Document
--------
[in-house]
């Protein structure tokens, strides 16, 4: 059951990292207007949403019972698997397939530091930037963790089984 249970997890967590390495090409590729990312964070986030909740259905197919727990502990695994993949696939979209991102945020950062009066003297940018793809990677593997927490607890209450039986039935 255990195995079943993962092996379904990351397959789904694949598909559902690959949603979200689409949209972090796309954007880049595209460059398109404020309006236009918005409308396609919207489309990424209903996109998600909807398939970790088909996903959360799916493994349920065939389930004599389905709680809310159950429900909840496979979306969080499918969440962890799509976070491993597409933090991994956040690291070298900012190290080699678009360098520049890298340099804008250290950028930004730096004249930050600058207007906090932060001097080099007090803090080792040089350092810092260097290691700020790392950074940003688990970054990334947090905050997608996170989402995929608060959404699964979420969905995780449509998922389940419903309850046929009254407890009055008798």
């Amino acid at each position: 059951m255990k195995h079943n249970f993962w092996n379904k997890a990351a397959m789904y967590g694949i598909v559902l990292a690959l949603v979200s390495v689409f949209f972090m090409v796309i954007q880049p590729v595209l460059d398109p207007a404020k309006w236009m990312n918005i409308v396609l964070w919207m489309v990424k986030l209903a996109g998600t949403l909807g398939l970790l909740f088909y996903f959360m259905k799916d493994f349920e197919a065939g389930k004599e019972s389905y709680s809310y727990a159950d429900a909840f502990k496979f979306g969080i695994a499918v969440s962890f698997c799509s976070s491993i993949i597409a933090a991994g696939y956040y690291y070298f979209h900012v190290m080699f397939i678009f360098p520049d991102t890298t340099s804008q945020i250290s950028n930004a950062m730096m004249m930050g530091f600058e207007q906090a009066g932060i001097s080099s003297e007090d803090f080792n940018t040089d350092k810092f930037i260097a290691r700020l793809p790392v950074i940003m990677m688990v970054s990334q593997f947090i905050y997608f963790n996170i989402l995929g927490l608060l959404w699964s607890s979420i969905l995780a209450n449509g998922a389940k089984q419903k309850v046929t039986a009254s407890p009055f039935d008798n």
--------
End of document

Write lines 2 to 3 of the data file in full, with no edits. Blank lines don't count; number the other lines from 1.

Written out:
């Protein structure tokens, strides 16, 4: 059951990292207007949403019972698997397939530091930037963790089984 249970997890967590390495090409590729990312964070986030909740259905197919727990502990695994993949696939979209991102945020950062009066003297940018793809990677593997927490607890209450039986039935 255990195995079943993962092996379904990351397959789904694949598909559902690959949603979200689409949209972090796309954007880049595209460059398109404020309006236009918005409308396609919207489309990424209903996109998600909807398939970790088909996903959360799916493994349920065939389930004599389905709680809310159950429900909840496979979306969080499918969440962890799509976070491993597409933090991994956040690291070298900012190290080699678009360098520049890298340099804008250290950028930004730096004249930050600058207007906090932060001097080099007090803090080792040089350092810092260097290691700020790392950074940003688990970054990334947090905050997608996170989402995929608060959404699964979420969905995780449509998922389940419903309850046929009254407890009055008798």
């Amino acid at each position: 059951m255990k195995h079943n249970f993962w092996n379904k997890a990351a397959m789904y967590g694949i598909v559902l990292a690959l949603v979200s390495v689409f949209f972090m090409v796309i954007q880049p590729v595209l460059d398109p207007a404020k309006w236009m990312n918005i409308v396609l964070w919207m489309v990424k986030l209903a996109g998600t949403l909807g398939l970790l909740f088909y996903f959360m259905k799916d493994f349920e197919a065939g389930k004599e019972s389905y709680s809310y727990a159950d429900a909840f502990k496979f979306g969080i695994a499918v969440s962890f698997c799509s976070s491993i993949i597409a933090a991994g696939y956040y690291y070298f979209h900012v190290m080699f397939i678009f360098p520049d991102t890298t340099s804008q945020i250290s950028n930004a950062m730096m004249m930050g530091f600058e207007q906090a009066g932060i001097s080099s003297e007090d803090f080792n940018t040089d350092k810092f930037i260097a290691r700020l793809p790392v950074i940003m990677m688990v970054s990334q593997f947090i905050y997608f963790n996170i989402l995929g927490l608060l959404w699964s607890s979420i969905l995780a209450n449509g998922a389940k089984q419903k309850v046929t039986a009254s407890p009055f039935d008798n």